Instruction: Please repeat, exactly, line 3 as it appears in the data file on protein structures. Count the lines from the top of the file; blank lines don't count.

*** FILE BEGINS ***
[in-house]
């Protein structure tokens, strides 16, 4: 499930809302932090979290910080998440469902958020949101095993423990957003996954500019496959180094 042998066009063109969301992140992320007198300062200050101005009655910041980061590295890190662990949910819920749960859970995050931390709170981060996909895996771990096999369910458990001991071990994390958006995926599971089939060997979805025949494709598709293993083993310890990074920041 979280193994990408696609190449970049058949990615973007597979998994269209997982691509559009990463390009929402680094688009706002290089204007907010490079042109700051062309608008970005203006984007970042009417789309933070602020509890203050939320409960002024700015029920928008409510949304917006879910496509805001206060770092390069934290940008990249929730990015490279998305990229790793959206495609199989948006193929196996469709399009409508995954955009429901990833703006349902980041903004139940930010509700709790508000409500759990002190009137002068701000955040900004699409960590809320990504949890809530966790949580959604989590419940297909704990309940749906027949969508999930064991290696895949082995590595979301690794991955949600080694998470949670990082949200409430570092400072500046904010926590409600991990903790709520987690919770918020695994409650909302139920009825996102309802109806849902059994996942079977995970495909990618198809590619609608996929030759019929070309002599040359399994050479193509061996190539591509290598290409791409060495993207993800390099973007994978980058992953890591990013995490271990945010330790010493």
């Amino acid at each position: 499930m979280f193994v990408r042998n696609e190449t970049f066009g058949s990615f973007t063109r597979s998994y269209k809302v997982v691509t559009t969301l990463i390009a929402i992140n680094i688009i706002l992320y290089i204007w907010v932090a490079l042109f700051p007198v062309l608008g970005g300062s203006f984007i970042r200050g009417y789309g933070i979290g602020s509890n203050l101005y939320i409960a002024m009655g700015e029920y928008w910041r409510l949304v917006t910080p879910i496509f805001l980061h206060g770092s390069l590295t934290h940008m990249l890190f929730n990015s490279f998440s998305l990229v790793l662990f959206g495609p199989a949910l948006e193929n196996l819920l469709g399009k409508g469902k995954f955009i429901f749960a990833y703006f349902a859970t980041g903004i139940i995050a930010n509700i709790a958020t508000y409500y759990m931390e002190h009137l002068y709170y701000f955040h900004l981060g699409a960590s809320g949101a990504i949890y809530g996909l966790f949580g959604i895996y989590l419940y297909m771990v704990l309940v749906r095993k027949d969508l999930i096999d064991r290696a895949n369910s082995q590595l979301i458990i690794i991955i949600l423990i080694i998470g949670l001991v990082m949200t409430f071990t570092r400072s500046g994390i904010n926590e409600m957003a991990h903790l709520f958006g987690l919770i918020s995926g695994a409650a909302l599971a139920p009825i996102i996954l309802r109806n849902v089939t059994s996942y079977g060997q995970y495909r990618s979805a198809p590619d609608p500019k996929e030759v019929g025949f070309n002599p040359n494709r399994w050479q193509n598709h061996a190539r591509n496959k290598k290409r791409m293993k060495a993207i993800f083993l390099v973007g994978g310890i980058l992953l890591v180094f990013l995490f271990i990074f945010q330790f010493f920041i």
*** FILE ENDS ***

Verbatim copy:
């Amino acid at each position: 499930m979280f193994v990408r042998n696609e190449t970049f066009g058949s990615f973007t063109r597979s998994y269209k809302v997982v691509t559009t969301l990463i390009a929402i992140n680094i688009i706002l992320y290089i204007w907010v932090a490079l042109f700051p007198v062309l608008g970005g300062s203006f984007i970042r200050g009417y789309g933070i979290g602020s509890n203050l101005y939320i409960a002024m009655g700015e029920y928008w910041r409510l949304v917006t910080p879910i496509f805001l980061h206060g770092s390069l590295t934290h940008m990249l890190f929730n990015s490279f998440s998305l990229v790793l662990f959206g495609p199989a949910l948006e193929n196996l819920l469709g399009k409508g469902k995954f955009i429901f749960a990833y703006f349902a859970t980041g903004i139940i995050a930010n509700i709790a958020t508000y409500y759990m931390e002190h009137l002068y709170y701000f955040h900004l981060g699409a960590s809320g949101a990504i949890y809530g996909l966790f949580g959604i895996y989590l419940y297909m771990v704990l309940v749906r095993k027949d969508l999930i096999d064991r290696a895949n369910s082995q590595l979301i458990i690794i991955i949600l423990i080694i998470g949670l001991v990082m949200t409430f071990t570092r400072s500046g994390i904010n926590e409600m957003a991990h903790l709520f958006g987690l919770i918020s995926g695994a409650a909302l599971a139920p009825i996102i996954l309802r109806n849902v089939t059994s996942y079977g060997q995970y495909r990618s979805a198809p590619d609608p500019k996929e030759v019929g025949f070309n002599p040359n494709r399994w050479q193509n598709h061996a190539r591509n496959k290598k290409r791409m293993k060495a993207i993800f083993l390099v973007g994978g310890i980058l992953l890591v180094f990013l995490f271990i990074f945010q330790f010493f920041i």